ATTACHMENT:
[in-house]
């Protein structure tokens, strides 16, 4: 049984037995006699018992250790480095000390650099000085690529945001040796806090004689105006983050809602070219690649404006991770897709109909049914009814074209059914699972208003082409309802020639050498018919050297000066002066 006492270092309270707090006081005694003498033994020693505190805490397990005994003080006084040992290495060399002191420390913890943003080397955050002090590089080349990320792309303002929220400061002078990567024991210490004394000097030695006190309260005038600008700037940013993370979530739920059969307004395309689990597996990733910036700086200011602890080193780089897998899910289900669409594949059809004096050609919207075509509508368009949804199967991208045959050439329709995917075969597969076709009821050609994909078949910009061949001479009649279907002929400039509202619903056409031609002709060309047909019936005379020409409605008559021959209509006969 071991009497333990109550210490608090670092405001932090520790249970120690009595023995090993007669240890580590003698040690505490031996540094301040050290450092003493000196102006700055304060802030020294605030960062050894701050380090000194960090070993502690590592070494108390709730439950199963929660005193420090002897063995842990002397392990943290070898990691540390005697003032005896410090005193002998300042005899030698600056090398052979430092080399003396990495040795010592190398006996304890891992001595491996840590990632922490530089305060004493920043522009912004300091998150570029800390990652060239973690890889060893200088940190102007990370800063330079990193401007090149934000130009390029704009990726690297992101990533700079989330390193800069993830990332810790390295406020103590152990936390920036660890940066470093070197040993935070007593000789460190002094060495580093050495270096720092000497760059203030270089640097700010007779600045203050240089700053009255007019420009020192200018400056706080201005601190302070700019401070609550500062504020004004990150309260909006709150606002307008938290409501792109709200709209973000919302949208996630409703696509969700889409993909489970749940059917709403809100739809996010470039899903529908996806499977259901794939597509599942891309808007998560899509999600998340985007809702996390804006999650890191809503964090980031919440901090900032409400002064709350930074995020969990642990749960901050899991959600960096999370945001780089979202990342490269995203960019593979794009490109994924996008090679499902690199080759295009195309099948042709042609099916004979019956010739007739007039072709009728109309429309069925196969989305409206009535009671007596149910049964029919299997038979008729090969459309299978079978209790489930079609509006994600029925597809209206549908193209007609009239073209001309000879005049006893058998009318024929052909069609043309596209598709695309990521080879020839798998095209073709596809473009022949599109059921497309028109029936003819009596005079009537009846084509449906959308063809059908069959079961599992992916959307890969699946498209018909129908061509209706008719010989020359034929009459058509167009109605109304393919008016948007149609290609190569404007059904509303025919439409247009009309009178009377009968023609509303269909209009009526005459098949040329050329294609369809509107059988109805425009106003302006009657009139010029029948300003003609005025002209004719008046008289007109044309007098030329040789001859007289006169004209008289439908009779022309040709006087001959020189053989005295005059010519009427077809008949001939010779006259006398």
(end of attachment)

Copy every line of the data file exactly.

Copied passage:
[in-house]
């Protein structure tokens, strides 16, 4: 049984037995006699018992250790480095000390650099000085690529945001040796806090004689105006983050809602070219690649404006991770897709109909049914009814074209059914699972208003082409309802020639050498018919050297000066002066 006492270092309270707090006081005694003498033994020693505190805490397990005994003080006084040992290495060399002191420390913890943003080397955050002090590089080349990320792309303002929220400061002078990567024991210490004394000097030695006190309260005038600008700037940013993370979530739920059969307004395309689990597996990733910036700086200011602890080193780089897998899910289900669409594949059809004096050609919207075509509508368009949804199967991208045959050439329709995917075969597969076709009821050609994909078949910009061949001479009649279907002929400039509202619903056409031609002709060309047909019936005379020409409605008559021959209509006969 071991009497333990109550210490608090670092405001932090520790249970120690009595023995090993007669240890580590003698040690505490031996540094301040050290450092003493000196102006700055304060802030020294605030960062050894701050380090000194960090070993502690590592070494108390709730439950199963929660005193420090002897063995842990002397392990943290070898990691540390005697003032005896410090005193002998300042005899030698600056090398052979430092080399003396990495040795010592190398006996304890891992001595491996840590990632922490530089305060004493920043522009912004300091998150570029800390990652060239973690890889060893200088940190102007990370800063330079990193401007090149934000130009390029704009990726690297992101990533700079989330390193800069993830990332810790390295406020103590152990936390920036660890940066470093070197040993935070007593000789460190002094060495580093050495270096720092000497760059203030270089640097700010007779600045203050240089700053009255007019420009020192200018400056706080201005601190302070700019401070609550500062504020004004990150309260909006709150606002307008938290409501792109709200709209973000919302949208996630409703696509969700889409993909489970749940059917709403809100739809996010470039899903529908996806499977259901794939597509599942891309808007998560899509999600998340985007809702996390804006999650890191809503964090980031919440901090900032409400002064709350930074995020969990642990749960901050899991959600960096999370945001780089979202990342490269995203960019593979794009490109994924996008090679499902690199080759295009195309099948042709042609099916004979019956010739007739007039072709009728109309429309069925196969989305409206009535009671007596149910049964029919299997038979008729090969459309299978079978209790489930079609509006994600029925597809209206549908193209007609009239073209001309000879005049006893058998009318024929052909069609043309596209598709695309990521080879020839798998095209073709596809473009022949599109059921497309028109029936003819009596005079009537009846084509449906959308063809059908069959079961599992992916959307890969699946498209018909129908061509209706008719010989020359034929009459058509167009109605109304393919008016948007149609290609190569404007059904509303025919439409247009009309009178009377009968023609509303269909209009009526005459098949040329050329294609369809509107059988109805425009106003302006009657009139010029029948300003003609005025002209004719008046008289007109044309007098030329040789001859007289006169004209008289439908009779022309040709006087001959020189053989005295005059010519009427077809008949001939010779006259006398």